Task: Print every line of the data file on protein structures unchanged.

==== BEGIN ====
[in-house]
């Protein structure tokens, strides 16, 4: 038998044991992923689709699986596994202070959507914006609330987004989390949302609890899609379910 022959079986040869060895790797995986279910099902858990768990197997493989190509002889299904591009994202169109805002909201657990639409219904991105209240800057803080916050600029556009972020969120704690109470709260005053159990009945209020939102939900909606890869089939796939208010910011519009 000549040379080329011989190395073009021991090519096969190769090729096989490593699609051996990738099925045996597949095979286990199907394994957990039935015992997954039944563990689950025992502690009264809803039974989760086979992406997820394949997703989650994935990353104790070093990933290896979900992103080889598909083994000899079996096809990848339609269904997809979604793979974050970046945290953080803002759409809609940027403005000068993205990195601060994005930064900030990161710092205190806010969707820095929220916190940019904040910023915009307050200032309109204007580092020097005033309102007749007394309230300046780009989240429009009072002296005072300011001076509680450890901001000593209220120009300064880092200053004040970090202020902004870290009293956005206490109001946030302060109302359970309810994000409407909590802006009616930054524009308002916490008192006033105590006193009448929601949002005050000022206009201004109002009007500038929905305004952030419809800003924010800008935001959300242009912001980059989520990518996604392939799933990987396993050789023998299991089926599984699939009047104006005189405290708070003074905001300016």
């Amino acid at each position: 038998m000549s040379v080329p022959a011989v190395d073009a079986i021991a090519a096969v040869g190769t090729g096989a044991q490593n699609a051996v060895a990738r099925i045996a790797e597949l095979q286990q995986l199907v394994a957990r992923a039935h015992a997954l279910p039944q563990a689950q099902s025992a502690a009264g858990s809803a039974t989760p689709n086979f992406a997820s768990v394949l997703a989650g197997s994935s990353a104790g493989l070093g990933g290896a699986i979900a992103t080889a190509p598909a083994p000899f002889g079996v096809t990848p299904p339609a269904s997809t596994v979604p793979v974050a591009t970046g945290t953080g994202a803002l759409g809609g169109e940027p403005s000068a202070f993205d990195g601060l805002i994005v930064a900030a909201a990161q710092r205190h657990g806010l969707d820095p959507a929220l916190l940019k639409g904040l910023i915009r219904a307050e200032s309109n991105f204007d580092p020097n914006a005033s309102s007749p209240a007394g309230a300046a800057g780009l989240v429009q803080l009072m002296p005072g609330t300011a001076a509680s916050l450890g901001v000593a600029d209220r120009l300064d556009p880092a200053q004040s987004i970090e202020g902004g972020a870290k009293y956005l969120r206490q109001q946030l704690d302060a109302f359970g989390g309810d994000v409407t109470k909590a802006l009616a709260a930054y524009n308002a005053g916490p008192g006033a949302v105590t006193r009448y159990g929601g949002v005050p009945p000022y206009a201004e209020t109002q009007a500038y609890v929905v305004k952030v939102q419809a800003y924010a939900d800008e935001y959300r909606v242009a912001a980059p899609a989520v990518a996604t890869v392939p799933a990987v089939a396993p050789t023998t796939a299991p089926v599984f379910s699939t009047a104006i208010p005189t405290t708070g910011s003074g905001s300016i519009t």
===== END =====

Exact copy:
[in-house]
């Protein structure tokens, strides 16, 4: 038998044991992923689709699986596994202070959507914006609330987004989390949302609890899609379910 022959079986040869060895790797995986279910099902858990768990197997493989190509002889299904591009994202169109805002909201657990639409219904991105209240800057803080916050600029556009972020969120704690109470709260005053159990009945209020939102939900909606890869089939796939208010910011519009 000549040379080329011989190395073009021991090519096969190769090729096989490593699609051996990738099925045996597949095979286990199907394994957990039935015992997954039944563990689950025992502690009264809803039974989760086979992406997820394949997703989650994935990353104790070093990933290896979900992103080889598909083994000899079996096809990848339609269904997809979604793979974050970046945290953080803002759409809609940027403005000068993205990195601060994005930064900030990161710092205190806010969707820095929220916190940019904040910023915009307050200032309109204007580092020097005033309102007749007394309230300046780009989240429009009072002296005072300011001076509680450890901001000593209220120009300064880092200053004040970090202020902004870290009293956005206490109001946030302060109302359970309810994000409407909590802006009616930054524009308002916490008192006033105590006193009448929601949002005050000022206009201004109002009007500038929905305004952030419809800003924010800008935001959300242009912001980059989520990518996604392939799933990987396993050789023998299991089926599984699939009047104006005189405290708070003074905001300016």
């Amino acid at each position: 038998m000549s040379v080329p022959a011989v190395d073009a079986i021991a090519a096969v040869g190769t090729g096989a044991q490593n699609a051996v060895a990738r099925i045996a790797e597949l095979q286990q995986l199907v394994a957990r992923a039935h015992a997954l279910p039944q563990a689950q099902s025992a502690a009264g858990s809803a039974t989760p689709n086979f992406a997820s768990v394949l997703a989650g197997s994935s990353a104790g493989l070093g990933g290896a699986i979900a992103t080889a190509p598909a083994p000899f002889g079996v096809t990848p299904p339609a269904s997809t596994v979604p793979v974050a591009t970046g945290t953080g994202a803002l759409g809609g169109e940027p403005s000068a202070f993205d990195g601060l805002i994005v930064a900030a909201a990161q710092r205190h657990g806010l969707d820095p959507a929220l916190l940019k639409g904040l910023i915009r219904a307050e200032s309109n991105f204007d580092p020097n914006a005033s309102s007749p209240a007394g309230a300046a800057g780009l989240v429009q803080l009072m002296p005072g609330t300011a001076a509680s916050l450890g901001v000593a600029d209220r120009l300064d556009p880092a200053q004040s987004i970090e202020g902004g972020a870290k009293y956005l969120r206490q109001q946030l704690d302060a109302f359970g989390g309810d994000v409407t109470k909590a802006l009616a709260a930054y524009n308002a005053g916490p008192g006033a949302v105590t006193r009448y159990g929601g949002v005050p009945p000022y206009a201004e209020t109002q009007a500038y609890v929905v305004k952030v939102q419809a800003y924010a939900d800008e935001y959300r909606v242009a912001a980059p899609a989520v990518a996604t890869v392939p799933a990987v089939a396993p050789t023998t796939a299991p089926v599984f379910s699939t009047a104006i208010p005189t405290t708070g910011s003074g905001s300016i519009t």